Morton Salt Co. has asked South Hutchinson city authorities for a 10-year tax abatement as it plans to upgrade its salt evaporation plant.
In its application, the company says it wants to invest $7 million in the renovations to modernize the century-old plant, according to The Hutchinson News. The company also said the project wouldn't add jobs to the plant, which employs about 150 people, but would "help with the long-term viability of the facility."
Morton Salt Co. wants a 100 percent property tax abatement for the first two years on a new building that would house equipment, with a graduated 20 percent decline every two years over the decade. The plant would still generate some $1.23 million in new property taxes for the city, council, USD 309 and the state in that time, according to a cost benefit analysis done by the city.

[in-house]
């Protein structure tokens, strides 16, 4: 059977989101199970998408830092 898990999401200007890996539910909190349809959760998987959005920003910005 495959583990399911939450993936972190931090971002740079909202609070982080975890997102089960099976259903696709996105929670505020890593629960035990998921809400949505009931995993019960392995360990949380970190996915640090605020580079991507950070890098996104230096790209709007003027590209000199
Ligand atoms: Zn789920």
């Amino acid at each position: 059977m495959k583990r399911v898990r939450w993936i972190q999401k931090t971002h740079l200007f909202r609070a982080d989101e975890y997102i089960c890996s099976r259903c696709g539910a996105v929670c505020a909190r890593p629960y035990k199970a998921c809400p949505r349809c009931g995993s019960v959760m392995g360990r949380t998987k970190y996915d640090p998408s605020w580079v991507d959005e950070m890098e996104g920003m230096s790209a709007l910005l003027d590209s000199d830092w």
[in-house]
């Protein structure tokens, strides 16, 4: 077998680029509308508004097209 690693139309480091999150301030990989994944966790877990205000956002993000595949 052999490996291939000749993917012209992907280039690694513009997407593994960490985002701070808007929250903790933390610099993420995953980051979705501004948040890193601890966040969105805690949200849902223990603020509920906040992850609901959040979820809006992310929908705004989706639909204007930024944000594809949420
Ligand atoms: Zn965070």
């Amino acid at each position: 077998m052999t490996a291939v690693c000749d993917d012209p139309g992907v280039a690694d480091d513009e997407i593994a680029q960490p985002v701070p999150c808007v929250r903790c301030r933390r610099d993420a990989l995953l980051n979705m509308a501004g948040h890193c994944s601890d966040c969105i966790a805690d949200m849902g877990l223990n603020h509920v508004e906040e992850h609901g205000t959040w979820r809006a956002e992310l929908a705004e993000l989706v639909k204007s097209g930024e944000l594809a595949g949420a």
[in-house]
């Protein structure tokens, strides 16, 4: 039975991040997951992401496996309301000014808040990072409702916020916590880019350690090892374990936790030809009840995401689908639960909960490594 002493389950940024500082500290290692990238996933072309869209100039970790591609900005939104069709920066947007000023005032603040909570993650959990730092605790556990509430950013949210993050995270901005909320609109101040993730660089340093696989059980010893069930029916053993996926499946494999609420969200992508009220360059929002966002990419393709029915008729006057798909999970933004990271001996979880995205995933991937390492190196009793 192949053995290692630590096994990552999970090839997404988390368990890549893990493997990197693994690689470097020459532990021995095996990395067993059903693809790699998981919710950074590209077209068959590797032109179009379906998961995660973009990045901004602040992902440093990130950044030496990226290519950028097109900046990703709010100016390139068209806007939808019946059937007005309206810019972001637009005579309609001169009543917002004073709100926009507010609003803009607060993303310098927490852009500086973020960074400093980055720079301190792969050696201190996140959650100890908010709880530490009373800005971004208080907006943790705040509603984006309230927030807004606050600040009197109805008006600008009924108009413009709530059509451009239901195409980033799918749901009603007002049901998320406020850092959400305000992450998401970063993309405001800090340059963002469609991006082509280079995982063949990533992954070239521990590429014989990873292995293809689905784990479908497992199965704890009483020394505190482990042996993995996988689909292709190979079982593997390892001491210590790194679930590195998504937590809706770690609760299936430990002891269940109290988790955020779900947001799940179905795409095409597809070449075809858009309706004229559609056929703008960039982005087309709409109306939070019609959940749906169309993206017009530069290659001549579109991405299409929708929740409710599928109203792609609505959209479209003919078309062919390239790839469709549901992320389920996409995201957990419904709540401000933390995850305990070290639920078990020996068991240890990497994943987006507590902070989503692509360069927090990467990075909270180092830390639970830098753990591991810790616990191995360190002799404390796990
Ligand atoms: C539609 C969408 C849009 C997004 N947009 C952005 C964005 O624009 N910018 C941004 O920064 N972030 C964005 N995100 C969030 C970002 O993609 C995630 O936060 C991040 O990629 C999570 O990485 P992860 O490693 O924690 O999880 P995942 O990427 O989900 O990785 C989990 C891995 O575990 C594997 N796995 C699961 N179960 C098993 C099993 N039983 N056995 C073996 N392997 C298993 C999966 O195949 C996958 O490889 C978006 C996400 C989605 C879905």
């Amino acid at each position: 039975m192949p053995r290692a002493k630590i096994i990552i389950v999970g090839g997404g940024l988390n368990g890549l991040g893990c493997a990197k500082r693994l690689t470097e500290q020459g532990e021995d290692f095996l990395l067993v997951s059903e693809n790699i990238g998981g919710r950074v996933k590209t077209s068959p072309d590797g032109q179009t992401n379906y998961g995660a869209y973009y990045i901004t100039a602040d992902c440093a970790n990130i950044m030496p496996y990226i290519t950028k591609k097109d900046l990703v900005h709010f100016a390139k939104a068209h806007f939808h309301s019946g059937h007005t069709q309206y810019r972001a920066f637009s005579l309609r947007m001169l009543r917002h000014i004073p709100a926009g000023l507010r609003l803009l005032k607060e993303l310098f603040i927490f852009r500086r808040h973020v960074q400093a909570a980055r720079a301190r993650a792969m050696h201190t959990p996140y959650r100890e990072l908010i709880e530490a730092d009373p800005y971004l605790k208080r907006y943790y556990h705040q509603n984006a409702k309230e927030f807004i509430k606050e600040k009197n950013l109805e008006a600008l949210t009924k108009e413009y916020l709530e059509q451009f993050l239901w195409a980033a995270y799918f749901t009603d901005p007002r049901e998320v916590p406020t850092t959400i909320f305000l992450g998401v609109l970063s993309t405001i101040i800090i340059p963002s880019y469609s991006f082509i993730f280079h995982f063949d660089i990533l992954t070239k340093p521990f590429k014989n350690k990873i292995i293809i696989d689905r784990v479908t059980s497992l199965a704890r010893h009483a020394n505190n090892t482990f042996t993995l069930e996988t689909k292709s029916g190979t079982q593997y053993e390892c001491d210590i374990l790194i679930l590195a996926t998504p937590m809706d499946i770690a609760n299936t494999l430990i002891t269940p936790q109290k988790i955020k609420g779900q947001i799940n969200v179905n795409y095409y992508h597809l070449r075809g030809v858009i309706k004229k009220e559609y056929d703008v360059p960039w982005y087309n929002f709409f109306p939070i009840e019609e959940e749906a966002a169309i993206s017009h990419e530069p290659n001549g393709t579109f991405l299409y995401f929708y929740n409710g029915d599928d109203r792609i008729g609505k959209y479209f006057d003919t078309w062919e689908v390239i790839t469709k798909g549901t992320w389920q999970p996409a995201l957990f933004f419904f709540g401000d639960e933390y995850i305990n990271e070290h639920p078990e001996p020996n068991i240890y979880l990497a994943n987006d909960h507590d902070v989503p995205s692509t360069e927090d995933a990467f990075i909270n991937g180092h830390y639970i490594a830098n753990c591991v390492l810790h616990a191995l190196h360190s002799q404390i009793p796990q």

Approval of the tax abatements doesn't guarantee the investment, according to the company's application, but makes it more likely.
The $7 million figure does not include the equipment that will go into modernizing the plant, and company officials declined to say how much that investment would amount to, said Denise Lauer, director of communications for Morton Salt, a subsidiary of K+S AG, a Germany-based agricultural chemical and salt conglomerate.
The South Hutchinson plant, which opened in 1899, produces highly pure salt using a steam heat evaporation process, according to the application. The improvements, by replacing obsolete equipment, would significantly reduce the plant's utility usage and its greenhouse gas emissions, benefiting the community, according to the application.
The South Hutchinson City Council has said it will discuss the application at a public hearing Aug. 15. If the council approves the proposal, it would go to the Kansas Board of Tax Appeals for consideration.